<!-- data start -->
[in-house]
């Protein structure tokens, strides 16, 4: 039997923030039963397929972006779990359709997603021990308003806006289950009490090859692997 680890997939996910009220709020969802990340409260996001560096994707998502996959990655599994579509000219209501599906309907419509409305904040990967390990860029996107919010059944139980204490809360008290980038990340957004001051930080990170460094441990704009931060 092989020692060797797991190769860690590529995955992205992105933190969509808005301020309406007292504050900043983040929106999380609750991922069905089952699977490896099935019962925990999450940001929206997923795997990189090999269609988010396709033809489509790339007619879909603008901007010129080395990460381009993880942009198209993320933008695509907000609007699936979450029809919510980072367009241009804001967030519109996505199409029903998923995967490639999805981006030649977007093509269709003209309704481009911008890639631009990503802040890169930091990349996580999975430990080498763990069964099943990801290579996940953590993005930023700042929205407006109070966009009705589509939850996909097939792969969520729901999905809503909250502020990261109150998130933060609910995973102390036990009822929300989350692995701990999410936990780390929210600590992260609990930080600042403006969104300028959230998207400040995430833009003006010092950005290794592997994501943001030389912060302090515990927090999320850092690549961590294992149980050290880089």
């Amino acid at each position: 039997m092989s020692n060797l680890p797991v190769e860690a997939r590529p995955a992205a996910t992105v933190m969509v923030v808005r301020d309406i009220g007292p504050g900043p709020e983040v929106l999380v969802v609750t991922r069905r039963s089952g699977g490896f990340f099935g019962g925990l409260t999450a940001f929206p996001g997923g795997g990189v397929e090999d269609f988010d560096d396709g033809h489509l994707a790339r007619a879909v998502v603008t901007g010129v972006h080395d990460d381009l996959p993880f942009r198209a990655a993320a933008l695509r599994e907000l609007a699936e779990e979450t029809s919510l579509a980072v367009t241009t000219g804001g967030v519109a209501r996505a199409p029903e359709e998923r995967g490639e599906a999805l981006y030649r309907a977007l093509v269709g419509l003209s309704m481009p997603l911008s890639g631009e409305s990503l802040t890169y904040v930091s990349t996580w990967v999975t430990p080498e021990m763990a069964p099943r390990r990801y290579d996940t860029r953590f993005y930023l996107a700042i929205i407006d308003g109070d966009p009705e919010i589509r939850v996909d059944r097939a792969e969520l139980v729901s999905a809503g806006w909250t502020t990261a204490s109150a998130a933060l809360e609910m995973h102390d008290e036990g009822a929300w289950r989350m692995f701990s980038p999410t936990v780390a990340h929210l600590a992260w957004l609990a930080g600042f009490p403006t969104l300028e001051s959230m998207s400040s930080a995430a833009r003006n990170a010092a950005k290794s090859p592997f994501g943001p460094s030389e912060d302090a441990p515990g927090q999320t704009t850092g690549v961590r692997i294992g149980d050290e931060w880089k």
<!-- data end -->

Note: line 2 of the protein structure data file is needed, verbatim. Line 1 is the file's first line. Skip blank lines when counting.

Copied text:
């Protein structure tokens, strides 16, 4: 039997923030039963397929972006779990359709997603021990308003806006289950009490090859692997 680890997939996910009220709020969802990340409260996001560096994707998502996959990655599994579509000219209501599906309907419509409305904040990967390990860029996107919010059944139980204490809360008290980038990340957004001051930080990170460094441990704009931060 092989020692060797797991190769860690590529995955992205992105933190969509808005301020309406007292504050900043983040929106999380609750991922069905089952699977490896099935019962925990999450940001929206997923795997990189090999269609988010396709033809489509790339007619879909603008901007010129080395990460381009993880942009198209993320933008695509907000609007699936979450029809919510980072367009241009804001967030519109996505199409029903998923995967490639999805981006030649977007093509269709003209309704481009911008890639631009990503802040890169930091990349996580999975430990080498763990069964099943990801290579996940953590993005930023700042929205407006109070966009009705589509939850996909097939792969969520729901999905809503909250502020990261109150998130933060609910995973102390036990009822929300989350692995701990999410936990780390929210600590992260609990930080600042403006969104300028959230998207400040995430833009003006010092950005290794592997994501943001030389912060302090515990927090999320850092690549961590294992149980050290880089």